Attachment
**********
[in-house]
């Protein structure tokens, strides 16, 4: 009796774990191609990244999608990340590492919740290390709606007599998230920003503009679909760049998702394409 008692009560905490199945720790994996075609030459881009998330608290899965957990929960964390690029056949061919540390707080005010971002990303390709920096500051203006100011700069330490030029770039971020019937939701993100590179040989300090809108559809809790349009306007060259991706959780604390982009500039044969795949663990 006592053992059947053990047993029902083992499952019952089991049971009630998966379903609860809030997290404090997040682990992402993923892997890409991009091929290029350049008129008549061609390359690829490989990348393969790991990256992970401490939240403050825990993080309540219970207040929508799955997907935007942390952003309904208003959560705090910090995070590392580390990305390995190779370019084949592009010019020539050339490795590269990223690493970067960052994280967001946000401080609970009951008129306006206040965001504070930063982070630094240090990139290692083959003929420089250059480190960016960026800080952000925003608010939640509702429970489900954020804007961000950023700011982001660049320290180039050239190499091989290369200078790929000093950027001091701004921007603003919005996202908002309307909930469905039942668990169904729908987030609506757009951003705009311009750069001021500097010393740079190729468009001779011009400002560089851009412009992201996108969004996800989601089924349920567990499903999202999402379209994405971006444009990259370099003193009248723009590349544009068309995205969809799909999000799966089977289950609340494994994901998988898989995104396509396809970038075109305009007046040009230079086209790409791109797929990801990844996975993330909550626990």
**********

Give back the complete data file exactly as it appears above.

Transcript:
[in-house]
């Protein structure tokens, strides 16, 4: 009796774990191609990244999608990340590492919740290390709606007599998230920003503009679909760049998702394409 008692009560905490199945720790994996075609030459881009998330608290899965957990929960964390690029056949061919540390707080005010971002990303390709920096500051203006100011700069330490030029770039971020019937939701993100590179040989300090809108559809809790349009306007060259991706959780604390982009500039044969795949663990 006592053992059947053990047993029902083992499952019952089991049971009630998966379903609860809030997290404090997040682990992402993923892997890409991009091929290029350049008129008549061609390359690829490989990348393969790991990256992970401490939240403050825990993080309540219970207040929508799955997907935007942390952003309904208003959560705090910090995070590392580390990305390995190779370019084949592009010019020539050339490795590269990223690493970067960052994280967001946000401080609970009951008129306006206040965001504070930063982070630094240090990139290692083959003929420089250059480190960016960026800080952000925003608010939640509702429970489900954020804007961000950023700011982001660049320290180039050239190499091989290369200078790929000093950027001091701004921007603003919005996202908002309307909930469905039942668990169904729908987030609506757009951003705009311009750069001021500097010393740079190729468009001779011009400002560089851009412009992201996108969004996800989601089924349920567990499903999202999402379209994405971006444009990259370099003193009248723009590349544009068309995205969809799909999000799966089977289950609340494994994901998988898989995104396509396809970038075109305009007046040009230079086209790409791109797929990801990844996975993330909550626990």